"I think a case study."
It's a set of case studies, one for Oracle, one for DB2, one for the financial guys, one for the oil companies.
Eventually it evolves into patterns.
There is still a lot of confusion about what cloud computing is
What are models of clouds
What about pricing - you're going to get yourself in big anti-trust issues?
Global 500 company: met with the CEO and directors. They are very, very confused about the positioning of cloud. First, they were aware. Second, they don't get the position, which apps run on it, how to deploy it, and how their traditional software licensing will apply to the cloud. They don't know how to roll it on the cloud, and how it will impact their operational cost. They feel there is significant risk because of the lack of definition
Strategic value is to be a forum for end users to voice their concerns. And possibly get participation from consultants to offer solutions to them. "A marketing workgroup or something?"
We don't know cloud, we know ROI. That's the language business customers are speaking.
Risk and Rate-of-Change, coming up on exponential.
We don't need standards to interoperate. Look at retail, EDI is a standard. There are definitely companies that won't buy things unless they have certain standards.
Cloud Computing right now is a baby, and as an organization we're going to need to provide different things as that baby grows up. A lot of discussion about standards, de-facto standards, agreed upon standard, etc.
What would the resolution of customer pain for Cloud look like?
Just the process of coming together, and sharing, it's not always how wonderful it is, it's how we screwed up, which will eventually become some best practices.
Clarify: it's an education, not classic marketing (subtle difference). Use cases, white papers, with a conscious, legitimate attempt to educate a broader community.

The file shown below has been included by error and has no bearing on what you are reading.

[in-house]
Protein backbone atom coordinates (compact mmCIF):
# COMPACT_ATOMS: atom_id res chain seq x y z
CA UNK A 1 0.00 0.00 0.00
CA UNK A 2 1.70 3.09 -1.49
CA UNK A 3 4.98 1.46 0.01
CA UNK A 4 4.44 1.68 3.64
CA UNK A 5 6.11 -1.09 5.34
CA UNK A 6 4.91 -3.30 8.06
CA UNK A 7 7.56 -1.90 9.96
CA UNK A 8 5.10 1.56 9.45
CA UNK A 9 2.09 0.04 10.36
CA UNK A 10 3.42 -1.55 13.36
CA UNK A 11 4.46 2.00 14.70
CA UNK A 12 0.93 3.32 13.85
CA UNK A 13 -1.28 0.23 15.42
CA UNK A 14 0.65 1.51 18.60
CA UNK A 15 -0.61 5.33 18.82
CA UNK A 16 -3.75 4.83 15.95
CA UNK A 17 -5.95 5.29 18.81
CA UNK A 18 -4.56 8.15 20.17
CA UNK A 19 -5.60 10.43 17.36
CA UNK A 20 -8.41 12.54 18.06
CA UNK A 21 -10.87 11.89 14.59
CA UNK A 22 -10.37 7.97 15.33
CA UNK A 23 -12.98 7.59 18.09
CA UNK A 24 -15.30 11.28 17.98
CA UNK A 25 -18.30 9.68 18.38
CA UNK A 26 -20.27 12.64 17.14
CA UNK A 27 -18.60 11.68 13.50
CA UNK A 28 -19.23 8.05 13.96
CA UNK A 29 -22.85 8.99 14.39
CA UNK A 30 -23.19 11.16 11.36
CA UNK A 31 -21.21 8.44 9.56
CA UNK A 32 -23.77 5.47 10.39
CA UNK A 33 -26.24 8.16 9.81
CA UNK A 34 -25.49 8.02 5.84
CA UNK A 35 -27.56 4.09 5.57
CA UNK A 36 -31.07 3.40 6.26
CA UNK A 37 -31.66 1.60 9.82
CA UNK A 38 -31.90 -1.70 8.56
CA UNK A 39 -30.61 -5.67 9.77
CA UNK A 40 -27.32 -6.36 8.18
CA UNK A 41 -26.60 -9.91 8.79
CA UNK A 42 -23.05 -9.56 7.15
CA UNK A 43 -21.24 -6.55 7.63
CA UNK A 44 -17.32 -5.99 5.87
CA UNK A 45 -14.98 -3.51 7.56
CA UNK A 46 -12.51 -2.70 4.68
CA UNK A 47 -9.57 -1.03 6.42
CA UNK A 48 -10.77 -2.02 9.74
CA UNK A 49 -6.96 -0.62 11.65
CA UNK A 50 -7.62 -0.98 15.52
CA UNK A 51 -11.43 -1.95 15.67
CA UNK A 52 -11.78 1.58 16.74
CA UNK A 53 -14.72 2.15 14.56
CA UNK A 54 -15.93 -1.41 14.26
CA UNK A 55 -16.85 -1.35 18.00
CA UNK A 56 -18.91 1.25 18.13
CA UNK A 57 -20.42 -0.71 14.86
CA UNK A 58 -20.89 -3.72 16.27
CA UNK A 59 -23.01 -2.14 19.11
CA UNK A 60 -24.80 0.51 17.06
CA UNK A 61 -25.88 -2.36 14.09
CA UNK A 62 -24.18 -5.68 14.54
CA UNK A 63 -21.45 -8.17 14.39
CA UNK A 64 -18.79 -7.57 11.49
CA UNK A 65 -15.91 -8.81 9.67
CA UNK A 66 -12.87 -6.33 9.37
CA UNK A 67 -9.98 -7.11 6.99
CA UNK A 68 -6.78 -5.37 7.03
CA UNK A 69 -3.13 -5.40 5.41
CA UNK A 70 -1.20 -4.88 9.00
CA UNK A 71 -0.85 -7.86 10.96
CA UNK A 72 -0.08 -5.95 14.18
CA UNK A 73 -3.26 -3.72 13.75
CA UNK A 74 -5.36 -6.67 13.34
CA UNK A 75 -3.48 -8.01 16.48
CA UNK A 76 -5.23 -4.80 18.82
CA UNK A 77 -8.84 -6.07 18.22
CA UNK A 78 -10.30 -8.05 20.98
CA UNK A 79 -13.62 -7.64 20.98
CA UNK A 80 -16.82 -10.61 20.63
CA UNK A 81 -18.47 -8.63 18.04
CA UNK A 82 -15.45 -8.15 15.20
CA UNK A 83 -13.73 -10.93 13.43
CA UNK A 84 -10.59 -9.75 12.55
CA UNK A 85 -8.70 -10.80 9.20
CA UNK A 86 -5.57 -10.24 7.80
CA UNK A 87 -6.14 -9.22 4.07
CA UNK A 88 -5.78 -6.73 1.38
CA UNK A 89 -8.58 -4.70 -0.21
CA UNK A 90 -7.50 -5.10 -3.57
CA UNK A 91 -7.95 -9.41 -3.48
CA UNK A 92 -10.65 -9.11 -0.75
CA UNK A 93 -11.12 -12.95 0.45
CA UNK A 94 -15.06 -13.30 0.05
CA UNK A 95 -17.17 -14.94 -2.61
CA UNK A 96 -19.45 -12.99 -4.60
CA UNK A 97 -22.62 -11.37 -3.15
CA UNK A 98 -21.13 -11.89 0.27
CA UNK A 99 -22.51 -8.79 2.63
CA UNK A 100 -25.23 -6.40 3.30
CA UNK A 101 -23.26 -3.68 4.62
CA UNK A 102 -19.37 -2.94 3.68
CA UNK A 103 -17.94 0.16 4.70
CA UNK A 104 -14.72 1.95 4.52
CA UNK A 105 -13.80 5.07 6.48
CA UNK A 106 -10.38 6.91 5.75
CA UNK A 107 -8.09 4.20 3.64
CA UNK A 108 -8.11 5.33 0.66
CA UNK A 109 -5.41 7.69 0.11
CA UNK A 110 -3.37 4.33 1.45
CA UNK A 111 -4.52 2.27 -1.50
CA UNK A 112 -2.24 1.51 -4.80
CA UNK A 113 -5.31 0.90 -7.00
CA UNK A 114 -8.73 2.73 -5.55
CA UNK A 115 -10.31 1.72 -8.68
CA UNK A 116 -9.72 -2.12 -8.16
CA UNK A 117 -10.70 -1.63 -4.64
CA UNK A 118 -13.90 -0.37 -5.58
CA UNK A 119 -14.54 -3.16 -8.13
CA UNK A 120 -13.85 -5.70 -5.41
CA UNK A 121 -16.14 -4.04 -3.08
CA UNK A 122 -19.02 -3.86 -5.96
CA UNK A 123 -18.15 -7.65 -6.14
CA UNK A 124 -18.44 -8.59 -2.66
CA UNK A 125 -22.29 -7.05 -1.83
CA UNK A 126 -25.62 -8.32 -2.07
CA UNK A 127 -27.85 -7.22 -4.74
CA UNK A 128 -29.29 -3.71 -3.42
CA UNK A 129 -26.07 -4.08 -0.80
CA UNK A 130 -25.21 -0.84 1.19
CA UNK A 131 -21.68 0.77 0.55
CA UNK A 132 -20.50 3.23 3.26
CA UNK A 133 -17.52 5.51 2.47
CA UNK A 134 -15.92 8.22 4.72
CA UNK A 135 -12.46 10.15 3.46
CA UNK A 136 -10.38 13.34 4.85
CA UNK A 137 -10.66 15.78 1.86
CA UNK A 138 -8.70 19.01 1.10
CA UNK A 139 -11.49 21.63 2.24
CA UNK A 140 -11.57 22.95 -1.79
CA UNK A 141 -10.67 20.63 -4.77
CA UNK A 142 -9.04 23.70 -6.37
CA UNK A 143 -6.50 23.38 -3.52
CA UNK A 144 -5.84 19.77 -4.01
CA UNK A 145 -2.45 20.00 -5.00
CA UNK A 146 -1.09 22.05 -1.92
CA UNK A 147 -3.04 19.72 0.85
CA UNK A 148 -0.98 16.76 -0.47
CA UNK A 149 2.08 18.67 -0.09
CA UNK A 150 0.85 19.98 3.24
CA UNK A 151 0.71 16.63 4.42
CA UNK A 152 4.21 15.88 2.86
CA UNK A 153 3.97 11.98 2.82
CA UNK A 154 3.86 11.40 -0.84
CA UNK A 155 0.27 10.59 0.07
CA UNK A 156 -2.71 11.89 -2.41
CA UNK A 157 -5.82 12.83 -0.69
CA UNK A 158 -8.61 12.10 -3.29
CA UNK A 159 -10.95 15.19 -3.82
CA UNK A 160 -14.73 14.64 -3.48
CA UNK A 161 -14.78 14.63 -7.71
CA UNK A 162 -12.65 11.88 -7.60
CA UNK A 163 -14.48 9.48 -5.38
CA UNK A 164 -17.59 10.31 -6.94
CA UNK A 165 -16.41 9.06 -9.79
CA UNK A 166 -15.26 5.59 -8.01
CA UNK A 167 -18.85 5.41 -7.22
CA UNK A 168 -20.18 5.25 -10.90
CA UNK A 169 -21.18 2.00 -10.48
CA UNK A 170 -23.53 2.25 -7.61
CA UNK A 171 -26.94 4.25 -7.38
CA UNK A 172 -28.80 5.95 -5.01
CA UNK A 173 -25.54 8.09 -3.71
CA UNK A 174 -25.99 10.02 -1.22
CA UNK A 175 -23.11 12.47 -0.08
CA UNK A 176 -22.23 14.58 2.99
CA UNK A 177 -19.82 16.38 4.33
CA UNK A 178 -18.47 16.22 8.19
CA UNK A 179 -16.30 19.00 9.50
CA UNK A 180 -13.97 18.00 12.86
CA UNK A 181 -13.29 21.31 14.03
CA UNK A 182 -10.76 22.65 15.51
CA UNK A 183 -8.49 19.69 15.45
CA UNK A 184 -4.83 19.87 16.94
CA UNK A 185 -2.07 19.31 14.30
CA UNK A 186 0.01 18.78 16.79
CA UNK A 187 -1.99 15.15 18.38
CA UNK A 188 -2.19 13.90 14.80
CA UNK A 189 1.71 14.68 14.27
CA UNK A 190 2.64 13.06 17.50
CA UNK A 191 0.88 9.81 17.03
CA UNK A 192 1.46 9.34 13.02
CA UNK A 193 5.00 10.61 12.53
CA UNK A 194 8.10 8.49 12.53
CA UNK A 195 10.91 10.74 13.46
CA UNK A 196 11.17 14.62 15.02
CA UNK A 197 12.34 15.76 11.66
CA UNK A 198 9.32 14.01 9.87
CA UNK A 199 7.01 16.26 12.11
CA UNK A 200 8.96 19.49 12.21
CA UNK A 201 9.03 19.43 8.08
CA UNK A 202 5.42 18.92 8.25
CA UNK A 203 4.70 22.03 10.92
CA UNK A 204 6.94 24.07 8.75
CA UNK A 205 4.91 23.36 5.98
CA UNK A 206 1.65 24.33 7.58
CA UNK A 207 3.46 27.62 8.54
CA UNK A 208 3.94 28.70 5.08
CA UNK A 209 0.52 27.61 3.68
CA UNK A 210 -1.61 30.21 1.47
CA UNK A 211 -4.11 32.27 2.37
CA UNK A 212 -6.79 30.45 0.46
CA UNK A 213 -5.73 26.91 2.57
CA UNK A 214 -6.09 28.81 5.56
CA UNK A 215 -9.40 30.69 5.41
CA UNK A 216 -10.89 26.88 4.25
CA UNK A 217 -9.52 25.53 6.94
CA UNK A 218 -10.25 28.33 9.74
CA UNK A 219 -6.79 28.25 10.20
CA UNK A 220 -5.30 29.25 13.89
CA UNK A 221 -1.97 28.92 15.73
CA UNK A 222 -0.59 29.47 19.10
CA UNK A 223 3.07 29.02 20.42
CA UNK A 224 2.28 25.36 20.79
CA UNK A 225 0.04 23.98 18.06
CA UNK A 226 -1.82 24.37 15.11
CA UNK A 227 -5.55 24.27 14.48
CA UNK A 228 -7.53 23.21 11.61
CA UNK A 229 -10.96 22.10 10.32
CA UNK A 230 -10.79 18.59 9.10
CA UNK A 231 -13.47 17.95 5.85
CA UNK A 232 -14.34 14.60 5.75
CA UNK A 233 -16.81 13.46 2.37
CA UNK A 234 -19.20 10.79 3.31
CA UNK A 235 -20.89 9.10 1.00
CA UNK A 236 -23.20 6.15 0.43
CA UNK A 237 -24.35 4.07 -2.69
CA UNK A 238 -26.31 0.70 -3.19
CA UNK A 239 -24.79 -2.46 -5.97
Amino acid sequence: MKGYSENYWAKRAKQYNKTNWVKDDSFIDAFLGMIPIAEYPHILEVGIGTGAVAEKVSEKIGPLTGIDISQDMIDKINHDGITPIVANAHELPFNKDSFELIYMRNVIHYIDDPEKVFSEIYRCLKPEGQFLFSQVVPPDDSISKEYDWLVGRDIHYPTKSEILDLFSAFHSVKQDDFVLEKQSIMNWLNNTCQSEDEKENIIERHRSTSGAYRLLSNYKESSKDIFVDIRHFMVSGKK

My note: What is the CCIF? Standards organization VS trade group VS online community?
Security is the most relevant use case. How much of this stuff is ready?
One things that we shouldn't do. After spending 20 million dollars bringing their systems up to Web 2.0, they really don't have anything better than when they started. The last thing the CTO wants to hear is Web 3.0. [Same goes for Cloud]
Be careful about what gets released.
Stay customer centric.
Focus case studies on current reality, real world solutions
What are the top 5 application patterns for each vertical?
Different ways you can implement it, different vendors you can use.
Open Source solution patterns.
Solutions then become CCIF certified.
There is a big difference between reference architecture and reference design. Needs to work across vendors.
Become a pattern library for cloud computing (reference architectures). Then show how these architectures apply.
There's two groups: marketing and technical.
Do forgive me for their brevity, I ended up not being able to keep up with this discussion, so I recorded it with my laptop (I'm sorry about the typing, I KNEW I should have brought my Snowball, but I didn't this one time! It does stop mid-way through.). A couple of us are also super loud because we were sitting right next to the laptop. Here is the link: http://scaleapp.com/uploads/session-2-at-ccif.m4a
Here's what's next for me.
I'd like to create an infrastructure list, to facilitate and grow on the early efforts we've been having.. I'd like to also get the infrastructure that Sam Johnson was kind enough to create into the hands of the owners of this list, so it's more a community effort. I had a chat with him on the phone Sunday, and he agreed.
I have created an initial comp:
I basically envision two pieces of software here: Drupal, which is used for the main page, and to power peer-to-peer organic groups, and mediawiki, which will be used to power this page.
I'm going to need a lot of help, and I plan on kicking off the effort and then letting the team lead (I cannot be "the owner" as I have too much on my plate personally).
I'd really appreciate a response from anyone who wants to be on this list. We'll start it in the main group with [INFRA] as a tag, and then eventually move it to the cloudforum-inf Google list. It's already set up. Join if you'd like. I really need help to make it happen.
Out of the session we had a group of people, whom I will be emailing today, that were interested in working on CloudPatterns (my term), a Case Study (best description) group for organizations looking at how to implement cloud, and sharing their experiences. I'm working on another post for this, which I should have up in the next 1-2 days. I have a stack of business cards from our session in NYC, and will be coordinating openly with that starter crew and the larger group to move forward with this.